By my side is a LitePod belting out 10,000 lux of light, bathing me in an unearthly glow. It looks amazing, but it’s not there for aesthetics. I’m one of the vast number of people in Britain who suffer from SAD (seasonal affective disorder) and I’m hoping this little pod might lift my spirits. SAD is under-diagnosed, under-treated and undeniably miserable. However, there is light at the end of the tunnel – light being the operative word.
Research has shown clearly that light therapy can help banish the winter blues and there is now a rash of products on the market. But can you trust all the claims, and what about new developments?
Professor Michael Terman directs the Center for Light Treatment and Biological Rhythms at Columbia University Medical Center in the United States. He is also founder and president of the Center for Environmental Therapeutics (CET), an international consortium of doctors and researchers working on mood and sleep disorders.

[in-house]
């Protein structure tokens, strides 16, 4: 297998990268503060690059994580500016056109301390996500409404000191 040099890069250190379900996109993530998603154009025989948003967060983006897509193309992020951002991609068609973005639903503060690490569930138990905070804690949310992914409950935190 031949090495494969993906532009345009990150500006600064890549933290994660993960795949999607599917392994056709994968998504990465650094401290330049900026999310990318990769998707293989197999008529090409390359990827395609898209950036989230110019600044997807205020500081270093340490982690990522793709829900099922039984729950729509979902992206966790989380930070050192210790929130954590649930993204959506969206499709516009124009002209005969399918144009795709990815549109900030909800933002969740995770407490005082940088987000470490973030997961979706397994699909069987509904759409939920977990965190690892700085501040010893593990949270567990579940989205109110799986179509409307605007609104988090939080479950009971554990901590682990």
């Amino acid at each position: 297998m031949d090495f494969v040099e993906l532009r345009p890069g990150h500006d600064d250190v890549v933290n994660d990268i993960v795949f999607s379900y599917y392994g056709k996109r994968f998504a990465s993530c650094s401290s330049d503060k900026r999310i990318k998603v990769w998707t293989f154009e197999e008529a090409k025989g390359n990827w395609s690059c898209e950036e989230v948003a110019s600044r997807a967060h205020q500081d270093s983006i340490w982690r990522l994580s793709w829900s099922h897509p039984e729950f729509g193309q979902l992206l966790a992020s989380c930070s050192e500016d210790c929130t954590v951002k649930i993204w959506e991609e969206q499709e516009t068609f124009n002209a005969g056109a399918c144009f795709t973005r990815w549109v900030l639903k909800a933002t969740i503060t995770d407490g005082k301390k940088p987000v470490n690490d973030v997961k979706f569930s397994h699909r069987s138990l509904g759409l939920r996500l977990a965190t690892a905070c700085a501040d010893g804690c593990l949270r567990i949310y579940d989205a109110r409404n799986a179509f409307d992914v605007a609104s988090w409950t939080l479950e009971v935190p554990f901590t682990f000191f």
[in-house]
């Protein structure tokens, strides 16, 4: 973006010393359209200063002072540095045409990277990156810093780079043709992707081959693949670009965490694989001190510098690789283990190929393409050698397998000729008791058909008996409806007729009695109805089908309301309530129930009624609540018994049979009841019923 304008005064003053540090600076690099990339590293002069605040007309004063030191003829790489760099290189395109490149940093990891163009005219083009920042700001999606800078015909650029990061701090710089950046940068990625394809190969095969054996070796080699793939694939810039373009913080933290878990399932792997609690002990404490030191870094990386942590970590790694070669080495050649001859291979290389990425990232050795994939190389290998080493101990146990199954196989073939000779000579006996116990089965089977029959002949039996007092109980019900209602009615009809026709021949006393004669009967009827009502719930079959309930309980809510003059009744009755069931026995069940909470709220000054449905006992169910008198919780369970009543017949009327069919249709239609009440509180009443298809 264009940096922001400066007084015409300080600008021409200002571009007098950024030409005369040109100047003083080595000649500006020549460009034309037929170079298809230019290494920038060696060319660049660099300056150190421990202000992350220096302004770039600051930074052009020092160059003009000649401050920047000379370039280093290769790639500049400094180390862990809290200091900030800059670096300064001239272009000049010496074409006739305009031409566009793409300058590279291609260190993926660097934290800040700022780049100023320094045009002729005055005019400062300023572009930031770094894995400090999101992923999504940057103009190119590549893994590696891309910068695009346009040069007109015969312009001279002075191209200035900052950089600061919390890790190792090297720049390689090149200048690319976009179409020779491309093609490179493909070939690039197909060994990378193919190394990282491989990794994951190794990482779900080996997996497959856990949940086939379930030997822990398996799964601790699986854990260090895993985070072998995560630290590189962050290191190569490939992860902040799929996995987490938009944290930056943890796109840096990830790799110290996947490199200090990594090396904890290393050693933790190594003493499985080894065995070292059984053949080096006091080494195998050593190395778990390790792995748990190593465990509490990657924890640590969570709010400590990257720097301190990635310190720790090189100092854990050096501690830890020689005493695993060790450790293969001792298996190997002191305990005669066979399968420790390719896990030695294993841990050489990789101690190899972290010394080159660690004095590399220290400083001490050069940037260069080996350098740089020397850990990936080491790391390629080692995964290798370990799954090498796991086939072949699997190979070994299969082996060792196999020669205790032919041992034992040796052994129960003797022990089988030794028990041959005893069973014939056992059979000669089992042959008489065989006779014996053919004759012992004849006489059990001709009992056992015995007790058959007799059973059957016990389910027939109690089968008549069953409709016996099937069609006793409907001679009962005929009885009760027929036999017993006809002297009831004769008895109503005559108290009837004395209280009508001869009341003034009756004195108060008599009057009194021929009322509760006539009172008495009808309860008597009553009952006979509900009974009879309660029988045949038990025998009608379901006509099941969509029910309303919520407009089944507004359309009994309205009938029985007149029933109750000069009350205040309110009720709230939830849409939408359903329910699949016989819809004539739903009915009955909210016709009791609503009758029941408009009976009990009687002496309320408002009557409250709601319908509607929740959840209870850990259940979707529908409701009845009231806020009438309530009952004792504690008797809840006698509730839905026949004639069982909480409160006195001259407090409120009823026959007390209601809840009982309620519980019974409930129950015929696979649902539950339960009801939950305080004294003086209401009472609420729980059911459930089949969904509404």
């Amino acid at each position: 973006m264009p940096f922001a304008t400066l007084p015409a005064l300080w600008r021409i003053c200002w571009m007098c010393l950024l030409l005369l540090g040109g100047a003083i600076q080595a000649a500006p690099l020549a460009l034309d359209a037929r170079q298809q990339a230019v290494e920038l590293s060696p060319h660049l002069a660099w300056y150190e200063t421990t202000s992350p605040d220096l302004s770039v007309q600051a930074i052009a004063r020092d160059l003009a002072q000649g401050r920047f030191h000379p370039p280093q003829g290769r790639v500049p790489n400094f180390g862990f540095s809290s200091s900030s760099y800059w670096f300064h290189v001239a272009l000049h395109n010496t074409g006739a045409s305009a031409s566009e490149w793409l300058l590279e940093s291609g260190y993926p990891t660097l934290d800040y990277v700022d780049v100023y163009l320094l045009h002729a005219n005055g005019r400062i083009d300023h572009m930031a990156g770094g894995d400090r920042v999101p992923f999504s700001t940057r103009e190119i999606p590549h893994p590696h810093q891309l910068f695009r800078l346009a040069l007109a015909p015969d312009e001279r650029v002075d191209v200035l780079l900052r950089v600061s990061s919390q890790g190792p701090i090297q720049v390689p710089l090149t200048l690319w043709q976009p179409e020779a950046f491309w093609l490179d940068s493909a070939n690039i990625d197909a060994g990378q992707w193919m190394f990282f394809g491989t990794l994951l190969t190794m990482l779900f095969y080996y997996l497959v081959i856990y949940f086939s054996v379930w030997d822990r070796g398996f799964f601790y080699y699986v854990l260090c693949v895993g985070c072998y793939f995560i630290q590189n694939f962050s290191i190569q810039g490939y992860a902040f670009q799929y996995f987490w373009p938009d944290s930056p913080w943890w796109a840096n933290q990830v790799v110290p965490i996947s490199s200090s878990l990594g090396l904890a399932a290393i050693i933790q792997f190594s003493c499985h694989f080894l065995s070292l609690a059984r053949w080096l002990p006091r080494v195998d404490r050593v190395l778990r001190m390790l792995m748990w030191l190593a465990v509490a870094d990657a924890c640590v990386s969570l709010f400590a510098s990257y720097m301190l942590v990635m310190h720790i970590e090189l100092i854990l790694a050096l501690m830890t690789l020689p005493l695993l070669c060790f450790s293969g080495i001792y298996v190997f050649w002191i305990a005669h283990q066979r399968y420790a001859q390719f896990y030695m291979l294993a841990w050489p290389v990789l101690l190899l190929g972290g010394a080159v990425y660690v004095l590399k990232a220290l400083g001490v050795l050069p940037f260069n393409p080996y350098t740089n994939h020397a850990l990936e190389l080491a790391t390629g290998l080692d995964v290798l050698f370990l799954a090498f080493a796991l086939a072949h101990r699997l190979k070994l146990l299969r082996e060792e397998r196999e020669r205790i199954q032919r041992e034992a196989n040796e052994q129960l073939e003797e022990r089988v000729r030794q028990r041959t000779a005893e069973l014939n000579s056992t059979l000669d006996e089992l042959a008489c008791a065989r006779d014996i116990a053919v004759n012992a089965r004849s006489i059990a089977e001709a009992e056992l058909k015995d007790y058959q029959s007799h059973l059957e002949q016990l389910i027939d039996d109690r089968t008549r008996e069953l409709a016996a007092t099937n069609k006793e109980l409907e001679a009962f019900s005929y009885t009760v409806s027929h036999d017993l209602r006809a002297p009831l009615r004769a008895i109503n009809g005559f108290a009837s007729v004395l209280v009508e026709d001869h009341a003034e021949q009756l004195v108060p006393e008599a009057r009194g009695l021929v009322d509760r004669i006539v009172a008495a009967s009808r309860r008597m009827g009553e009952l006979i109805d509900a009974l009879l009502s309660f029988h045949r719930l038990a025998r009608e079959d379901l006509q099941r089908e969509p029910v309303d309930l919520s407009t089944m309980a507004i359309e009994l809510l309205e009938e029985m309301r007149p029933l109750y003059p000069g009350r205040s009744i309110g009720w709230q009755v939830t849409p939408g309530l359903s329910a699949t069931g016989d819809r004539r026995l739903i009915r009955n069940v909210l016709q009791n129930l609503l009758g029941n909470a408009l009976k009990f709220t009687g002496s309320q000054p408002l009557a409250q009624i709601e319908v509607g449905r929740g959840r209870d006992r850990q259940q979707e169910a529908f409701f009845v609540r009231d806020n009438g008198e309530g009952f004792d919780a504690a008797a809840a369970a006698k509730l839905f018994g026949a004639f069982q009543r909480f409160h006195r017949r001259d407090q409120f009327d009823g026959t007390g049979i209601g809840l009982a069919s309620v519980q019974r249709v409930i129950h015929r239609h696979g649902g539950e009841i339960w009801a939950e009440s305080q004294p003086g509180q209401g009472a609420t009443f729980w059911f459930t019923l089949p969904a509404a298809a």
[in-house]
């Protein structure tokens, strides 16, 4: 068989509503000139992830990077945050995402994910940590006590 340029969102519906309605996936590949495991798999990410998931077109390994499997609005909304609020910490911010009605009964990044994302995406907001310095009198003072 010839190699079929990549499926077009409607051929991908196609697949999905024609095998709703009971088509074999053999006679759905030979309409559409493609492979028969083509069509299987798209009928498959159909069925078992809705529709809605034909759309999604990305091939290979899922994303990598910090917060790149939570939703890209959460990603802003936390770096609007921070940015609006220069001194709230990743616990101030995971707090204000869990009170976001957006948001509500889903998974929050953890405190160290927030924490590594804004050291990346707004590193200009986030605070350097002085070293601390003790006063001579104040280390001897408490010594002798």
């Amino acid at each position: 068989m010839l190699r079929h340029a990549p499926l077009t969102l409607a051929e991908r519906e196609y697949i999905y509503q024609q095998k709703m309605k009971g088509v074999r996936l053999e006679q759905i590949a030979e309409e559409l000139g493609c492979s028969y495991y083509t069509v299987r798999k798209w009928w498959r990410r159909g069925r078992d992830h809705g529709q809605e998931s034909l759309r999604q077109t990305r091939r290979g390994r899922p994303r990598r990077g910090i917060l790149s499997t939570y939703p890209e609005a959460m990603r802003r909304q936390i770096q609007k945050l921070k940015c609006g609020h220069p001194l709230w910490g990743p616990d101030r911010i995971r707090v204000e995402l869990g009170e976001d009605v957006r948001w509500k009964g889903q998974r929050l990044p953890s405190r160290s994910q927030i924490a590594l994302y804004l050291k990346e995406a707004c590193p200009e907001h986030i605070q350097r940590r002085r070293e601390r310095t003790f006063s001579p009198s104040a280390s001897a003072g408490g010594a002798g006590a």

“Light therapy, properly dosed, shows improvement more rapidly than antidepressants, with fewer side effects,” he says. “That’s why it has become the first-line intervention for treatment of winter depression.”
When light hits the retina of the eye, chemical messages are sent to the hypothalamus in the brain, regulating a host of activities – sleep, sex drive, appetite, temperature, energy levels and, crucially, mood. If there’s not enough light, these functions gradually become slower and slower. So adding bright light to the dull winter equation resets the balance.